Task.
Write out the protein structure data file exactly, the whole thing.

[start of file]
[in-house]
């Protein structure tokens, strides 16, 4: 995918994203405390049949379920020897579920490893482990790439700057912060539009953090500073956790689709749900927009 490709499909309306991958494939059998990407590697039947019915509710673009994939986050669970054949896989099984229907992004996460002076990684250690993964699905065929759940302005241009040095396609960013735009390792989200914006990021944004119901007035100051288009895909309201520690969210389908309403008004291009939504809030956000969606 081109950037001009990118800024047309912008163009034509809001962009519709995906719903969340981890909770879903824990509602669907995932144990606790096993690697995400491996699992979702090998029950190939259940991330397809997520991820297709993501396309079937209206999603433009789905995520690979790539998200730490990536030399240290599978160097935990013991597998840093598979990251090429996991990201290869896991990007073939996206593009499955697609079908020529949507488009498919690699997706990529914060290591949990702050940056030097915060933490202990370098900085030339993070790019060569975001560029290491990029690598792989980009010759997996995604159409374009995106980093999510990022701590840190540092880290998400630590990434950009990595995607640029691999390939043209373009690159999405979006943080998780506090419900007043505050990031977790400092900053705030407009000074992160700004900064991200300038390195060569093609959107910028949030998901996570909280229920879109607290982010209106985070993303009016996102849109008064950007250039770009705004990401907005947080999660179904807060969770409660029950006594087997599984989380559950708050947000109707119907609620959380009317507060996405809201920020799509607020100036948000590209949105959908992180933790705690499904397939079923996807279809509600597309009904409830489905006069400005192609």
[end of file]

[in-house]
């Protein structure tokens, strides 16, 4: 995918994203405390049949379920020897579920490893482990790439700057912060539009953090500073956790689709749900927009 490709499909309306991958494939059998990407590697039947019915509710673009994939986050669970054949896989099984229907992004996460002076990684250690993964699905065929759940302005241009040095396609960013735009390792989200914006990021944004119901007035100051288009895909309201520690969210389908309403008004291009939504809030956000969606 081109950037001009990118800024047309912008163009034509809001962009519709995906719903969340981890909770879903824990509602669907995932144990606790096993690697995400491996699992979702090998029950190939259940991330397809997520991820297709993501396309079937209206999603433009789905995520690979790539998200730490990536030399240290599978160097935990013991597998840093598979990251090429996991990201290869896991990007073939996206593009499955697609079908020529949507488009498919690699997706990529914060290591949990702050940056030097915060933490202990370098900085030339993070790019060569975001560029290491990029690598792989980009010759997996995604159409374009995106980093999510990022701590840190540092880290998400630590990434950009990595995607640029691999390939043209373009690159999405979006943080998780506090419900007043505050990031977790400092900053705030407009000074992160700004900064991200300038390195060569093609959107910028949030998901996570909280229920879109607290982010209106985070993303009016996102849109008064950007250039770009705004990401907005947080999660179904807060969770409660029950006594087997599984989380559950708050947000109707119907609620959380009317507060996405809201920020799509607020100036948000590209949105959908992180933790705690499904397939079923996807279809509600597309009904409830489905006069400005192609």